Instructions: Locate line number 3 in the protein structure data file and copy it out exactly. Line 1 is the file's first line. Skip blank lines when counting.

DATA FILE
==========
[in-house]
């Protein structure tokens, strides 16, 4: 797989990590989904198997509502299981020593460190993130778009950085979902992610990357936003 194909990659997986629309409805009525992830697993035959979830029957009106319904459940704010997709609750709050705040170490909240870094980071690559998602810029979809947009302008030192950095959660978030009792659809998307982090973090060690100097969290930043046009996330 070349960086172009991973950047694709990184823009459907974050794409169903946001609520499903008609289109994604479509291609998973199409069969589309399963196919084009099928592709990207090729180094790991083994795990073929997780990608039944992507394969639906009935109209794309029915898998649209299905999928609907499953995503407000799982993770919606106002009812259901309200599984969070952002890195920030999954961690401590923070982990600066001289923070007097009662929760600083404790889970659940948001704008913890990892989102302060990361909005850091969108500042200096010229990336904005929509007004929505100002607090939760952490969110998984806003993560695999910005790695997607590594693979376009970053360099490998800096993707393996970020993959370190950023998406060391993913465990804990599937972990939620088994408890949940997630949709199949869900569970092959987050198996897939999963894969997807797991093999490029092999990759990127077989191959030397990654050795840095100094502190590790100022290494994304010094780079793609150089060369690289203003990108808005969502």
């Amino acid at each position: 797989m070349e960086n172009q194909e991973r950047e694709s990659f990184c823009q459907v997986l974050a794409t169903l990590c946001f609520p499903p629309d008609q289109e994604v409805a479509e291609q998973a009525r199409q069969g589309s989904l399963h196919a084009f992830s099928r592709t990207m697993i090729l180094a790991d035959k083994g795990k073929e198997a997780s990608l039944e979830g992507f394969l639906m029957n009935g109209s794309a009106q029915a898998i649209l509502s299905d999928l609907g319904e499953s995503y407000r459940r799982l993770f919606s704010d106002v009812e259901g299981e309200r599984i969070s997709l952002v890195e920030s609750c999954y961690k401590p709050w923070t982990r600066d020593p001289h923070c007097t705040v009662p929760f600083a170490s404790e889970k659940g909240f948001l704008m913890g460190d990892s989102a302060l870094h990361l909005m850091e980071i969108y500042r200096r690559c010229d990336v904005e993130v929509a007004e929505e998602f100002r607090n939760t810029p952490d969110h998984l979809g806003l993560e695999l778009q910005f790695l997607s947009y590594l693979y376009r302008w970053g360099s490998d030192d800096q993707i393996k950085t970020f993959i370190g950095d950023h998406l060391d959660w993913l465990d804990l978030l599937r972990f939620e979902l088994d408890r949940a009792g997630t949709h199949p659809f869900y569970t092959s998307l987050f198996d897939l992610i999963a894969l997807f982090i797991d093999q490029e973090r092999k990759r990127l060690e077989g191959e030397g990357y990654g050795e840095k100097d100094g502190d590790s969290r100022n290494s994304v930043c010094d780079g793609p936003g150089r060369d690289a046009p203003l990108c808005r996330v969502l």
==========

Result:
């Amino acid at each position: 797989m070349e960086n172009q194909e991973r950047e694709s990659f990184c823009q459907v997986l974050a794409t169903l990590c946001f609520p499903p629309d008609q289109e994604v409805a479509e291609q998973a009525r199409q069969g589309s989904l399963h196919a084009f992830s099928r592709t990207m697993i090729l180094a790991d035959k083994g795990k073929e198997a997780s990608l039944e979830g992507f394969l639906m029957n009935g109209s794309a009106q029915a898998i649209l509502s299905d999928l609907g319904e499953s995503y407000r459940r799982l993770f919606s704010d106002v009812e259901g299981e309200r599984i969070s997709l952002v890195e920030s609750c999954y961690k401590p709050w923070t982990r600066d020593p001289h923070c007097t705040v009662p929760f600083a170490s404790e889970k659940g909240f948001l704008m913890g460190d990892s989102a302060l870094h990361l909005m850091e980071i969108y500042r200096r690559c010229d990336v904005e993130v929509a007004e929505e998602f100002r607090n939760t810029p952490d969110h998984l979809g806003l993560e695999l778009q910005f790695l997607s947009y590594l693979y376009r302008w970053g360099s490998d030192d800096q993707i393996k950085t970020f993959i370190g950095d950023h998406l060391d959660w993913l465990d804990l978030l599937r972990f939620e979902l088994d408890r949940a009792g997630t949709h199949p659809f869900y569970t092959s998307l987050f198996d897939l992610i999963a894969l997807f982090i797991d093999q490029e973090r092999k990759r990127l060690e077989g191959e030397g990357y990654g050795e840095k100097d100094g502190d590790s969290r100022n290494s994304v930043c010094d780079g793609p936003g150089r060369d690289a046009p203003l990108c808005r996330v969502l």